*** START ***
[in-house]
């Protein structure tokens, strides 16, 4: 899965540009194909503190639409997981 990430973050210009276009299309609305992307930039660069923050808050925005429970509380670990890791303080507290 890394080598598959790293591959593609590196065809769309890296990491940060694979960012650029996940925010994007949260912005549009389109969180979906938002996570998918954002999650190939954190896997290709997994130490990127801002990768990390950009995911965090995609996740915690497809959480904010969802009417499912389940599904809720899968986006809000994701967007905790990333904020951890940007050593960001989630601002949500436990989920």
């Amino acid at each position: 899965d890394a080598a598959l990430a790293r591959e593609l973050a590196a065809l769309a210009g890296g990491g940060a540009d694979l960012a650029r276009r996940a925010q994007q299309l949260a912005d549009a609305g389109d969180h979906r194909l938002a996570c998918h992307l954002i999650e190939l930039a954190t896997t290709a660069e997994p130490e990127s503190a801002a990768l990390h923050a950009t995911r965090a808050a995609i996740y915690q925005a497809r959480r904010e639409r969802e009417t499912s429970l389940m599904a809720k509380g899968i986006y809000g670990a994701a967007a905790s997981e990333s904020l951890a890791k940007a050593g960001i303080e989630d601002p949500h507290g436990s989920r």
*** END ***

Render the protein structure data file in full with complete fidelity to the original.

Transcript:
[in-house]
């Protein structure tokens, strides 16, 4: 899965540009194909503190639409997981 990430973050210009276009299309609305992307930039660069923050808050925005429970509380670990890791303080507290 890394080598598959790293591959593609590196065809769309890296990491940060694979960012650029996940925010994007949260912005549009389109969180979906938002996570998918954002999650190939954190896997290709997994130490990127801002990768990390950009995911965090995609996740915690497809959480904010969802009417499912389940599904809720899968986006809000994701967007905790990333904020951890940007050593960001989630601002949500436990989920």
């Amino acid at each position: 899965d890394a080598a598959l990430a790293r591959e593609l973050a590196a065809l769309a210009g890296g990491g940060a540009d694979l960012a650029r276009r996940a925010q994007q299309l949260a912005d549009a609305g389109d969180h979906r194909l938002a996570c998918h992307l954002i999650e190939l930039a954190t896997t290709a660069e997994p130490e990127s503190a801002a990768l990390h923050a950009t995911r965090a808050a995609i996740y915690q925005a497809r959480r904010e639409r969802e009417t499912s429970l389940m599904a809720k509380g899968i986006y809000g670990a994701a967007a905790s997981e990333s904020l951890a890791k940007a050593g960001i303080e989630d601002p949500h507290g436990s989920r």